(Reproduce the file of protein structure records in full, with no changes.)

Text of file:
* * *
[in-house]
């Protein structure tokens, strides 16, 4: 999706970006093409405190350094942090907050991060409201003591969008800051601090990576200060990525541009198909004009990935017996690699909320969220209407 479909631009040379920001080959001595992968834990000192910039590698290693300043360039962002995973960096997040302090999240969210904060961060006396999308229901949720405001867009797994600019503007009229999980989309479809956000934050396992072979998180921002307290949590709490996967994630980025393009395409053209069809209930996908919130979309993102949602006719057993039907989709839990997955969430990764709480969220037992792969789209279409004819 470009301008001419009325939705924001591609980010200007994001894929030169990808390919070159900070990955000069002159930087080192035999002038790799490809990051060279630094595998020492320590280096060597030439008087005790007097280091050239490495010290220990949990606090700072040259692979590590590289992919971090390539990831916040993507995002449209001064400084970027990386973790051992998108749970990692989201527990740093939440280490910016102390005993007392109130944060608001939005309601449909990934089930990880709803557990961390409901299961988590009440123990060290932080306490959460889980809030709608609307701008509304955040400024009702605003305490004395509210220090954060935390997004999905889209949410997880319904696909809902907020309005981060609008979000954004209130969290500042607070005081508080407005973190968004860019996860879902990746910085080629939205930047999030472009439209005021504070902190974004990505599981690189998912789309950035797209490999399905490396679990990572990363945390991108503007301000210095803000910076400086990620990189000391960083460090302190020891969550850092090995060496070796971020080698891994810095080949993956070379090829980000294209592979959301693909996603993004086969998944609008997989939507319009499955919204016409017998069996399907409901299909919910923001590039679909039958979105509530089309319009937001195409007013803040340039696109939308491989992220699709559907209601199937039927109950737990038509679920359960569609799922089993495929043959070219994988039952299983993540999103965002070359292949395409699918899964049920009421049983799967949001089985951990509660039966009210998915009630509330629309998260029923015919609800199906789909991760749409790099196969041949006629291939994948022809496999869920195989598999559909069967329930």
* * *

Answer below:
[in-house]
């Protein structure tokens, strides 16, 4: 999706970006093409405190350094942090907050991060409201003591969008800051601090990576200060990525541009198909004009990935017996690699909320969220209407 479909631009040379920001080959001595992968834990000192910039590698290693300043360039962002995973960096997040302090999240969210904060961060006396999308229901949720405001867009797994600019503007009229999980989309479809956000934050396992072979998180921002307290949590709490996967994630980025393009395409053209069809209930996908919130979309993102949602006719057993039907989709839990997955969430990764709480969220037992792969789209279409004819 470009301008001419009325939705924001591609980010200007994001894929030169990808390919070159900070990955000069002159930087080192035999002038790799490809990051060279630094595998020492320590280096060597030439008087005790007097280091050239490495010290220990949990606090700072040259692979590590590289992919971090390539990831916040993507995002449209001064400084970027990386973790051992998108749970990692989201527990740093939440280490910016102390005993007392109130944060608001939005309601449909990934089930990880709803557990961390409901299961988590009440123990060290932080306490959460889980809030709608609307701008509304955040400024009702605003305490004395509210220090954060935390997004999905889209949410997880319904696909809902907020309005981060609008979000954004209130969290500042607070005081508080407005973190968004860019996860879902990746910085080629939205930047999030472009439209005021504070902190974004990505599981690189998912789309950035797209490999399905490396679990990572990363945390991108503007301000210095803000910076400086990620990189000391960083460090302190020891969550850092090995060496070796971020080698891994810095080949993956070379090829980000294209592979959301693909996603993004086969998944609008997989939507319009499955919204016409017998069996399907409901299909919910923001590039679909039958979105509530089309319009937001195409007013803040340039696109939308491989992220699709559907209601199937039927109950737990038509679920359960569609799922089993495929043959070219994988039952299983993540999103965002070359292949395409699918899964049920009421049983799967949001089985951990509660039966009210998915009630509330629309998260029923015919609800199906789909991760749409790099196969041949006629291939994948022809496999869920195989598999559909069967329930």